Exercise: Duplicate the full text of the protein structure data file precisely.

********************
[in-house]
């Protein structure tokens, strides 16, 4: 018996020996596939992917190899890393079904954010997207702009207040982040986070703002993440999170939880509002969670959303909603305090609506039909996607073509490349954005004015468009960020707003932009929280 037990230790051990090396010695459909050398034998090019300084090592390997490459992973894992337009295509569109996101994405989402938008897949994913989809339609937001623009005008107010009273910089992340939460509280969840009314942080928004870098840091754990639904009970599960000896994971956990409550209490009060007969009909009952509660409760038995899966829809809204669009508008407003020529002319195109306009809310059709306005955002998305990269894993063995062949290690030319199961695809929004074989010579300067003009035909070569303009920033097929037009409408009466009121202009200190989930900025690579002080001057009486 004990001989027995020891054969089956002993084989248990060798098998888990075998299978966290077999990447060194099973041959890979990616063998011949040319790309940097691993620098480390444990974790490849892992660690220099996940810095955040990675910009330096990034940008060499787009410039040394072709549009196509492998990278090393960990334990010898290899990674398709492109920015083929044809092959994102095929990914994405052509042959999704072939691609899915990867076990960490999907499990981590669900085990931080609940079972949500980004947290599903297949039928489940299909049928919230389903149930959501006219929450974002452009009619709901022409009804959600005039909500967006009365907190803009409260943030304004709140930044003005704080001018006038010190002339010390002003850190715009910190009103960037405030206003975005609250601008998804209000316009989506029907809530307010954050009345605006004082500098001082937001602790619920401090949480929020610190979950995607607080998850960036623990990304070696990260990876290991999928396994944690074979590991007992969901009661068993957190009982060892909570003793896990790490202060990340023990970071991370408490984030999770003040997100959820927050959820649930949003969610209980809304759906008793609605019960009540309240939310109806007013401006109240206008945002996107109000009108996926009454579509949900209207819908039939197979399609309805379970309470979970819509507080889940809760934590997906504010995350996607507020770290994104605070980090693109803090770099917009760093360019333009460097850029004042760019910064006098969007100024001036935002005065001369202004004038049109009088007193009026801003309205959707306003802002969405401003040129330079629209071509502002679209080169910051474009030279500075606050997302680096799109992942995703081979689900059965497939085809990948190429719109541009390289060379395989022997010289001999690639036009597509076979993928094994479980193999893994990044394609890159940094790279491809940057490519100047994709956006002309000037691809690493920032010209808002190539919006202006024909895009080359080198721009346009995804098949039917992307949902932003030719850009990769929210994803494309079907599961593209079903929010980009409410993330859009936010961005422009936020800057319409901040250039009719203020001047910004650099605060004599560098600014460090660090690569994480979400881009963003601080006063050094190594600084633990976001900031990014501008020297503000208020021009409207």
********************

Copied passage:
[in-house]
């Protein structure tokens, strides 16, 4: 018996020996596939992917190899890393079904954010997207702009207040982040986070703002993440999170939880509002969670959303909603305090609506039909996607073509490349954005004015468009960020707003932009929280 037990230790051990090396010695459909050398034998090019300084090592390997490459992973894992337009295509569109996101994405989402938008897949994913989809339609937001623009005008107010009273910089992340939460509280969840009314942080928004870098840091754990639904009970599960000896994971956990409550209490009060007969009909009952509660409760038995899966829809809204669009508008407003020529002319195109306009809310059709306005955002998305990269894993063995062949290690030319199961695809929004074989010579300067003009035909070569303009920033097929037009409408009466009121202009200190989930900025690579002080001057009486 004990001989027995020891054969089956002993084989248990060798098998888990075998299978966290077999990447060194099973041959890979990616063998011949040319790309940097691993620098480390444990974790490849892992660690220099996940810095955040990675910009330096990034940008060499787009410039040394072709549009196509492998990278090393960990334990010898290899990674398709492109920015083929044809092959994102095929990914994405052509042959999704072939691609899915990867076990960490999907499990981590669900085990931080609940079972949500980004947290599903297949039928489940299909049928919230389903149930959501006219929450974002452009009619709901022409009804959600005039909500967006009365907190803009409260943030304004709140930044003005704080001018006038010190002339010390002003850190715009910190009103960037405030206003975005609250601008998804209000316009989506029907809530307010954050009345605006004082500098001082937001602790619920401090949480929020610190979950995607607080998850960036623990990304070696990260990876290991999928396994944690074979590991007992969901009661068993957190009982060892909570003793896990790490202060990340023990970071991370408490984030999770003040997100959820927050959820649930949003969610209980809304759906008793609605019960009540309240939310109806007013401006109240206008945002996107109000009108996926009454579509949900209207819908039939197979399609309805379970309470979970819509507080889940809760934590997906504010995350996607507020770290994104605070980090693109803090770099917009760093360019333009460097850029004042760019910064006098969007100024001036935002005065001369202004004038049109009088007193009026801003309205959707306003802002969405401003040129330079629209071509502002679209080169910051474009030279500075606050997302680096799109992942995703081979689900059965497939085809990948190429719109541009390289060379395989022997010289001999690639036009597509076979993928094994479980193999893994990044394609890159940094790279491809940057490519100047994709956006002309000037691809690493920032010209808002190539919006202006024909895009080359080198721009346009995804098949039917992307949902932003030719850009990769929210994803494309079907599961593209079903929010980009409410993330859009936010961005422009936020800057319409901040250039009719203020001047910004650099605060004599560098600014460090660090690569994480979400881009963003601080006063050094190594600084633990976001900031990014501008020297503000208020021009409207």